|Aug 30, 2009, 07:05 PM|
Joined Nov 2007
HELP! Solarfilm won't stick
Up till now my covering schemes have been quite simple. After reading this thread, I decided to tackle a four color wing job using Solarfilm. I used the glass surface cutting and bonding techniques as described on this thread. I'm using strips of white/yellow/orange/red bonded sequentially, with a 10 mm. overlap. Red bonds to orange,OK. Yellow bonds to white, OK. But, here's the problem; orange will not bond to the yellow, no matter how much heat is applied. I thought I might have a contaminated piece, so I cut some fresh off the roll, but same result; it will not bond
I went to the Solar Film website and found that they recommend something called Prymol on overlaps. It is an etching type primer I assume. It doesn't seem to be available outside of Great Britain.
Anybody got any ideas?
perplexed in northern MI
|Oct 08, 2009, 02:58 PM|
Great Glass Source
A cheap source can be a second hand store that sells furniture (like St Vincent De Paul Society Thrift Stores, Salvation Army Thrift Stores, etc.).
What you are looking for is a glass top table. This type of glass is hardened and double strength.
Many times you can get these old tables for under $30. Just toss out the legs and use the glass. You may find some are tinted, and you may find some are etched with a decorative pattern; as long as there is an un-etched surface you can use, you are good.
Size wise, look for something at least like a 24" x 36" piece.
|Nov 06, 2009, 11:11 AM|
Recommended Heat Gun Sources
Maxx Products (MPI)
Lake Zurich, IL
Currently, the ACC202 is $23.95
Sam's Stuff & Hobbies
Currently, the ACC202 is on sale for $19
EDIT: 1/18/2012 -- Seems like Sam's Stuff is no longer reachable at this web address, I suspect that they may have gone out of business.
I have ordered from both vendors and found them to be very good. I ordered my Anderson from Sam's Stuff, as the gun was on sale and they had a $5 off $50 order deal for October. Delivery was prompt, and the quality of the gun is quite good. Gun is made in Taiwan.
The RC Dude link is re-posted here for convenience. Price currently is $24.95
EDIT: 1/18/2012 -- I ordered two of the heat guns and with some other items got free shipping. Delivery time was excellent. Recommended.
|Dec 13, 2009, 01:14 PM|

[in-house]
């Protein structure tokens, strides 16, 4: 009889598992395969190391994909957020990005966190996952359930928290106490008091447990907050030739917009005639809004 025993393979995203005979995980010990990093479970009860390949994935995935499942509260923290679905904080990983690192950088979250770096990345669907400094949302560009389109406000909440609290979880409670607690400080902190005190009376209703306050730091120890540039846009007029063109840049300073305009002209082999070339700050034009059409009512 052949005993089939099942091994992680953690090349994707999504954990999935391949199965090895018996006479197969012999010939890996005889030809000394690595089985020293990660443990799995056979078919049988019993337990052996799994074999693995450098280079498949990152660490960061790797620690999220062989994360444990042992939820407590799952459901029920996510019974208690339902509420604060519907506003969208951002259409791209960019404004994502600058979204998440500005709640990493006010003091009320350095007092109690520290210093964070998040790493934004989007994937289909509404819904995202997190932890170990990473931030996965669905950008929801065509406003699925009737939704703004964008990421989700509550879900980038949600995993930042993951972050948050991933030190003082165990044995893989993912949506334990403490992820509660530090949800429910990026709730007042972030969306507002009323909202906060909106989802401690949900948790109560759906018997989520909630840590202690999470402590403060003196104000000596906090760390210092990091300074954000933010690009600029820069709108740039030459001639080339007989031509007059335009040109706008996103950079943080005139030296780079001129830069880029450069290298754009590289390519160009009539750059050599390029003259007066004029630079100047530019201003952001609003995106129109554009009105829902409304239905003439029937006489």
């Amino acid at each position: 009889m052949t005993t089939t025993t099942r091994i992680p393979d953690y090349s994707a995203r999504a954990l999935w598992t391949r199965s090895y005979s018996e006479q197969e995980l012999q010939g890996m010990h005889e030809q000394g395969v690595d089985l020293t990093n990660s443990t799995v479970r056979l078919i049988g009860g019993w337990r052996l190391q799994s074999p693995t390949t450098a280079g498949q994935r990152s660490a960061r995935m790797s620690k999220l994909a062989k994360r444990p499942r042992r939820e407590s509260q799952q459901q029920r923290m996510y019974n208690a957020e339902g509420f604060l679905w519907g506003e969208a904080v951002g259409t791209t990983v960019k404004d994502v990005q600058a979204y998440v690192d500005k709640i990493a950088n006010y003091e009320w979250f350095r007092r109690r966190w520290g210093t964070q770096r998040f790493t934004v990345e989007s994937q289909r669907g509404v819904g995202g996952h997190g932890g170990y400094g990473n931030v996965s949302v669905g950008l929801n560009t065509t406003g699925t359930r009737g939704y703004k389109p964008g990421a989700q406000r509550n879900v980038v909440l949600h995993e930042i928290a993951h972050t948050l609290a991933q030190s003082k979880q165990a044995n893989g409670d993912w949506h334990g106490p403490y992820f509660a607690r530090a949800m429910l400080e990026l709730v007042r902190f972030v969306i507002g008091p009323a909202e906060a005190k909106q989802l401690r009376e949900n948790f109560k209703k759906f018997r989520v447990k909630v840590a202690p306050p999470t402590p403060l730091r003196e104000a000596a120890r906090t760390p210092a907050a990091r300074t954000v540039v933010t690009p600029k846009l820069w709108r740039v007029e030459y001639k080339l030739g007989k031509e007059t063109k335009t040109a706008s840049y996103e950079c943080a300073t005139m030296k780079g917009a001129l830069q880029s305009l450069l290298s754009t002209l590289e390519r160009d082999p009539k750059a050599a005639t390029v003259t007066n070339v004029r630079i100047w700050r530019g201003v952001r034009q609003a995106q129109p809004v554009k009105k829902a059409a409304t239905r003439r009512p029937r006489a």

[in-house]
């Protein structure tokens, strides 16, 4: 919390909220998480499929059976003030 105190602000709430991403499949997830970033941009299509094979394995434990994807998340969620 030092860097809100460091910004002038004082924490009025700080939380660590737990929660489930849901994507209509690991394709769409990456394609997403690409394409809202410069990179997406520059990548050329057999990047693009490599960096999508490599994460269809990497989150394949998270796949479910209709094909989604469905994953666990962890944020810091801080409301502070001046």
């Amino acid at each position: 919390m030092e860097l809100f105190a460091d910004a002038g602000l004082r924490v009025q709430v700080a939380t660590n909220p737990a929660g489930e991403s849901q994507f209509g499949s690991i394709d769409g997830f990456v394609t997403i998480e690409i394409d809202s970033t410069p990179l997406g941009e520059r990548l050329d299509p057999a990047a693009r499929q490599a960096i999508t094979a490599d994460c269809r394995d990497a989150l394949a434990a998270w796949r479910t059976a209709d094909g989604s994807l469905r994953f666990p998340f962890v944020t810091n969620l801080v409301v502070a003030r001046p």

United States, AZ, Gilbert
Joined Dec 2007
Just doing a MillenniumRc SSX but I have never used covering. I just want it to be perfect the first time (don't we all) but I realize it will take time/experience to do well.
Will post pics but its gonna be a week or two. Waiting on everything to come in.
Want to do multi color scheme but will probably do just a plain color first go around.
|Dec 13, 2009, 02:59 PM|
The SSX was my very first build and covering as well. I wanted to make it a nightflyer as well so went with transparent covering and two color scheme. Go for it and just take your time!
|Dec 13, 2009, 04:27 PM|
My very first Balsa covering job...
I did cover a couple of EPP foamies before this...that was good practice...
|Dec 13, 2009, 06:53 PM|
Using LEDs from this site.
Good Luck with your covering job!
|Dec 14, 2009, 02:17 PM|
A little off topic, but... LED's
Since the range of voltages supplied by the Lipo to the LED(s) is so small, a simple resistor circuit is really all that is needed.
An excellent online calculator for LED dropping resistor calculation is here at this link.
To see the calculations by "hand", I lifted the following from my blog so that you can see the selection process, it is actually very simple and easy to implement; To use a 3S battery system as an example:
For a 11.1 volt (3S) Lipo pack (using three 3.0 volt (Vf) 10,000mcd LED's)
Calculate the Resistor value from the maximum voltage of the 3S lipo pack. 3S lipo = 12.6v (fully charged). I will also use the maximum If of 30mA since it is not possible for the voltage to rise higher than 12.6 volts
R = (Vb-Vf)/If ; R is the resistor we want (see circuit below)
Vb is the Battery Voltage(12.6-(3.0+3.0+3.0)) / 30 mA = 120 ohms
The value calculated is for THREE LED's in series (Image below). The closest standard value is 120 ohms at ¼ watt.
When the voltage falls to 11.1 volts the amount of current If is:
(11.1-9.0) / 120 ohms = 17.5 mA
This is a good value for the LED array since it is near the typical current bias of 20 milliamps. Most 5mm T1 3/4 LED lamps "peak" in brightness at about 12 to 20 mA. Over biasing the LED's (in excess of 30mA) will always reduce life, and only produce small changes in brightness for large amounts of increased current.
(This formula is just E=I*R re-written to solve for the calculated current). The value of the current flow is very near our target of 20mA at 11.1 volts so the values are good for long LED life; and the Lipo pack will not stay at 12.6 volts very long due to the motor load.
It is important to realize that you want as many LED's in the string as there is voltage to bias them. One LED on a 12 volt source with a big dropping resistor is a waste of power. You want the LED to dissipate the power as light, not the resistor dissipating the power as heat. Use the online calculator link above to try out some different figures, making note of the power that is being dissipated in the resistor to see what I mean.
The forward voltages of the LED's can vary depending on color. Blue and white LED's typically bias at 3.0 volts, red and yellow may bias at 2.2 volts.
The LED's I use in aircraft receive power from a direct tap from the battery connector. The wire can be very small gauge; 22 to 30 gauge.
Weasel - I hope this is helpful and lets you free up that BEC so you can use it for other applications. If you have the link to this CC BEC LED application note, I would like to read it; thanks in advance.
If you want inexpensive, quality LED's go to Best Hong Kong. They have a vast selection of LED's -- large and small.
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